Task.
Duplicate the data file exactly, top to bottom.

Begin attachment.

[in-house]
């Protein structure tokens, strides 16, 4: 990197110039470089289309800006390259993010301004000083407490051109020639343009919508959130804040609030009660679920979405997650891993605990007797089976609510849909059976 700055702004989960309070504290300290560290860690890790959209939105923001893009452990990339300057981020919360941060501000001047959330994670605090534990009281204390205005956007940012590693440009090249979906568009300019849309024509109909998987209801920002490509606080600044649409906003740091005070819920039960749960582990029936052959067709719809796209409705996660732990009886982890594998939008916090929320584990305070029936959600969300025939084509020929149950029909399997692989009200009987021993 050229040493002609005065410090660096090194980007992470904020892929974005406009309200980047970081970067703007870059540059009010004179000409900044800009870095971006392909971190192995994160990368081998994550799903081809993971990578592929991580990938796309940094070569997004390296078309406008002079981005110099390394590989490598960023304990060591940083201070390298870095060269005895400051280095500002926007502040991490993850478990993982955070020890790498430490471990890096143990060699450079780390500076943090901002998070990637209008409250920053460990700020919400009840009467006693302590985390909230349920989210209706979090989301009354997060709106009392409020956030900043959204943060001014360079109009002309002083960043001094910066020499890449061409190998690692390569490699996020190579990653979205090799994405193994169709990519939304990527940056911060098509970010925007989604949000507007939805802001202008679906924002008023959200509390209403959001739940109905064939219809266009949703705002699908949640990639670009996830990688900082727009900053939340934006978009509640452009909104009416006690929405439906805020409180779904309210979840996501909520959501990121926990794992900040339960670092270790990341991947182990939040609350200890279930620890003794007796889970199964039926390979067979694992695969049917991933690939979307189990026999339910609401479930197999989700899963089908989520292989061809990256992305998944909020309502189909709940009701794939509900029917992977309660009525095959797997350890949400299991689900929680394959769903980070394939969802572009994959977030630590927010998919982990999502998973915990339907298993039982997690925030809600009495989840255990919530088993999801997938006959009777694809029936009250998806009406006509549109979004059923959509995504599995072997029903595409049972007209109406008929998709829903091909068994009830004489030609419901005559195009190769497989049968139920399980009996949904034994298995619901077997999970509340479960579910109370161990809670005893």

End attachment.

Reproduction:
[in-house]
């Protein structure tokens, strides 16, 4: 990197110039470089289309800006390259993010301004000083407490051109020639343009919508959130804040609030009660679920979405997650891993605990007797089976609510849909059976 700055702004989960309070504290300290560290860690890790959209939105923001893009452990990339300057981020919360941060501000001047959330994670605090534990009281204390205005956007940012590693440009090249979906568009300019849309024509109909998987209801920002490509606080600044649409906003740091005070819920039960749960582990029936052959067709719809796209409705996660732990009886982890594998939008916090929320584990305070029936959600969300025939084509020929149950029909399997692989009200009987021993 050229040493002609005065410090660096090194980007992470904020892929974005406009309200980047970081970067703007870059540059009010004179000409900044800009870095971006392909971190192995994160990368081998994550799903081809993971990578592929991580990938796309940094070569997004390296078309406008002079981005110099390394590989490598960023304990060591940083201070390298870095060269005895400051280095500002926007502040991490993850478990993982955070020890790498430490471990890096143990060699450079780390500076943090901002998070990637209008409250920053460990700020919400009840009467006693302590985390909230349920989210209706979090989301009354997060709106009392409020956030900043959204943060001014360079109009002309002083960043001094910066020499890449061409190998690692390569490699996020190579990653979205090799994405193994169709990519939304990527940056911060098509970010925007989604949000507007939805802001202008679906924002008023959200509390209403959001739940109905064939219809266009949703705002699908949640990639670009996830990688900082727009900053939340934006978009509640452009909104009416006690929405439906805020409180779904309210979840996501909520959501990121926990794992900040339960670092270790990341991947182990939040609350200890279930620890003794007796889970199964039926390979067979694992695969049917991933690939979307189990026999339910609401479930197999989700899963089908989520292989061809990256992305998944909020309502189909709940009701794939509900029917992977309660009525095959797997350890949400299991689900929680394959769903980070394939969802572009994959977030630590927010998919982990999502998973915990339907298993039982997690925030809600009495989840255990919530088993999801997938006959009777694809029936009250998806009406006509549109979004059923959509995504599995072997029903595409049972007209109406008929998709829903091909068994009830004489030609419901005559195009190769497989049968139920399980009996949904034994298995619901077997999970509340479960579910109370161990809670005893």